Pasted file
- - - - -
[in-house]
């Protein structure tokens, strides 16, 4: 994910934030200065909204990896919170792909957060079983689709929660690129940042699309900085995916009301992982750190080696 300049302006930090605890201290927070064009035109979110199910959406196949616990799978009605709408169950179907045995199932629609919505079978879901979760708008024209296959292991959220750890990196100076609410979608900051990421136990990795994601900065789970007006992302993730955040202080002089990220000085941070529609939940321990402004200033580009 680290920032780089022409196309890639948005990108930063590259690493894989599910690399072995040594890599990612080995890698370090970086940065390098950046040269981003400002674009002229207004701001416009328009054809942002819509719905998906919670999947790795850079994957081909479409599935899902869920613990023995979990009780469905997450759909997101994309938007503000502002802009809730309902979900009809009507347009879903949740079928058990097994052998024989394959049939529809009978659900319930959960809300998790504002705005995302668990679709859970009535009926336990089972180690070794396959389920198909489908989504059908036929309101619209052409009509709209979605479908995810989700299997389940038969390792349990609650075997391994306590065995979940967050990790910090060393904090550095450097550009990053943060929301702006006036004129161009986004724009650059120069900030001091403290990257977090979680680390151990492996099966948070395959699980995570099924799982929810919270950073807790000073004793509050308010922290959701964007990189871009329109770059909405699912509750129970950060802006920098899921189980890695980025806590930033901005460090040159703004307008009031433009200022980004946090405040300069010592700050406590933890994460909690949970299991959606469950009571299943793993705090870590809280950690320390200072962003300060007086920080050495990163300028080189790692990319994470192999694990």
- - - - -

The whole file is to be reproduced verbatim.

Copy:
[in-house]
């Protein structure tokens, strides 16, 4: 994910934030200065909204990896919170792909957060079983689709929660690129940042699309900085995916009301992982750190080696 300049302006930090605890201290927070064009035109979110199910959406196949616990799978009605709408169950179907045995199932629609919505079978879901979760708008024209296959292991959220750890990196100076609410979608900051990421136990990795994601900065789970007006992302993730955040202080002089990220000085941070529609939940321990402004200033580009 680290920032780089022409196309890639948005990108930063590259690493894989599910690399072995040594890599990612080995890698370090970086940065390098950046040269981003400002674009002229207004701001416009328009054809942002819509719905998906919670999947790795850079994957081909479409599935899902869920613990023995979990009780469905997450759909997101994309938007503000502002802009809730309902979900009809009507347009879903949740079928058990097994052998024989394959049939529809009978659900319930959960809300998790504002705005995302668990679709859970009535009926336990089972180690070794396959389920198909489908989504059908036929309101619209052409009509709209979605479908995810989700299997389940038969390792349990609650075997391994306590065995979940967050990790910090060393904090550095450097550009990053943060929301702006006036004129161009986004724009650059120069900030001091403290990257977090979680680390151990492996099966948070395959699980995570099924799982929810919270950073807790000073004793509050308010922290959701964007990189871009329109770059909405699912509750129970950060802006920098899921189980890695980025806590930033901005460090040159703004307008009031433009200022980004946090405040300069010592700050406590933890994460909690949970299991959606469950009571299943793993705090870590809280950690320390200072962003300060007086920080050495990163300028080189790692990319994470192999694990």